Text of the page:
This page contains information about the different types of stringing machines and helps you find the right kind if you consider buying one.
Fortunately the variety in stringing machines is not as large as in tennis racquets or strings. Nevertheless there's a stringing machine for every demand and every wallet:
As my pages are mainly aimed at the average tennis player I will from now on concentrate on the standard machines mentioned above.
At first you have to choose between a tabletop or an upright machine (floor model). As the terms imply tabletops are placed onto a table whereas upright models have their own stand and can easily be placed anywhere on the floor. Upright machines have some advantages: you can string standing up (which is in fact more comfortable than sitting down), you have more freedom of movement and stringing is a bit faster. But upright models cost about $200 more than corresponding tabletop machines.
Then you have to distinguish between the different
tensioners. There are drop weight tensioners and spring tensioners.
There are also differences concerning the frame
mounting system - 2-point, 4-point or 6-point mounting systems.
In principle you can say: the more supports the better; but also the
handling plays an important role. The mounting system should be easy to
use, strong and resistant. Considering the enormous stress the frame is
exposed during the stringing process the steady mounting of the racquet
is very important. Also make sure you can mount high-width frames like
Another important feature is the string
clamp system. There are three types of string clamps: starting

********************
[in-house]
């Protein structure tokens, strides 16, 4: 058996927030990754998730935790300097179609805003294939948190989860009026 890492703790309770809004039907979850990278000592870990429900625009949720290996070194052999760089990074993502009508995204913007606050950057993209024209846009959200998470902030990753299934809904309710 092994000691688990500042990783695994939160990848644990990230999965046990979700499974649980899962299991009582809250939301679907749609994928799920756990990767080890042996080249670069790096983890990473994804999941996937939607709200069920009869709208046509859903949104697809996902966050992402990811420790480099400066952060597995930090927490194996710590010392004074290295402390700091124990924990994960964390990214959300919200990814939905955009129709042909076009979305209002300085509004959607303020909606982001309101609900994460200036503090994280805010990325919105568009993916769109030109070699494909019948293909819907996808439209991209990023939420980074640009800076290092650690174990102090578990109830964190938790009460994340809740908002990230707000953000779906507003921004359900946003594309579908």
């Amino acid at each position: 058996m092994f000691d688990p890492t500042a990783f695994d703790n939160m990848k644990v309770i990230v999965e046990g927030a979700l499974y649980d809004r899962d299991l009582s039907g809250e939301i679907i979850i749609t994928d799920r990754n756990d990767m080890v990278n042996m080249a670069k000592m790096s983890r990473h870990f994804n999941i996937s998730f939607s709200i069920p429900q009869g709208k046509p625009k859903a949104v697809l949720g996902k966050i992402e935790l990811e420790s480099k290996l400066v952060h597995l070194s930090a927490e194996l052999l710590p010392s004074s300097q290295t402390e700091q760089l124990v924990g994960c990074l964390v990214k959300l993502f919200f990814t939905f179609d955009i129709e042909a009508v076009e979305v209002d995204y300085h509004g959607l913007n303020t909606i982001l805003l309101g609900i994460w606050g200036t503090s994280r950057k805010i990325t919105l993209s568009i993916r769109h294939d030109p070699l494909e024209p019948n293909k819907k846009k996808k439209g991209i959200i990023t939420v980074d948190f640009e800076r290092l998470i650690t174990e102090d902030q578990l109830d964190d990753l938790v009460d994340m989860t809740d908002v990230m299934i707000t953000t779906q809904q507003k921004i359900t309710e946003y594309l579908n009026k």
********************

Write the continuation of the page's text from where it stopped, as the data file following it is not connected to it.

clamps, floating clamps and fixed clamps. The latter are the absolutely
best choice. With floating systems you have to fix the string to the frame
using a starting clamp, applying additional pressure on your racquet. The
following fixing of the strings is done using floating clamps which are
needed to fix two strings at a time. On the other hand fixed single action
clamps are much more comfortable. They can be moved on a glide bar alongside
the racquet and can be rotated by 360°. With such a system you're saving
both starting clamp and floating clamp because one fixed clamp is used
as a "starting clamp" and the other one fixes the current string.
There are many stringing machines that match all criteria mentioned above but show large price differences. The main reason for that is the quality of material. Doesn't mean that the most expensive machine is always the best. Beginners should decide on a special offer in the first place. When you want to continue you should already have enough experience and know what matters. Here and there something gets loose, the mounting threads get weak, the clamps misadjust themselves... Watch out for vendor's warranties.
If you're doing the right service on your machine
you can easily increase its lifetime. This includes for example lubricating
movable parts, but keeping other parts oil-free. Also tighten screws as
soon as they get loose.
Many people who are about to buy a stringing machine ask me
which manufacturer is the best and which is the worst. Unfortunately I can't answer these questions,
since I don't have experiences with different models myself.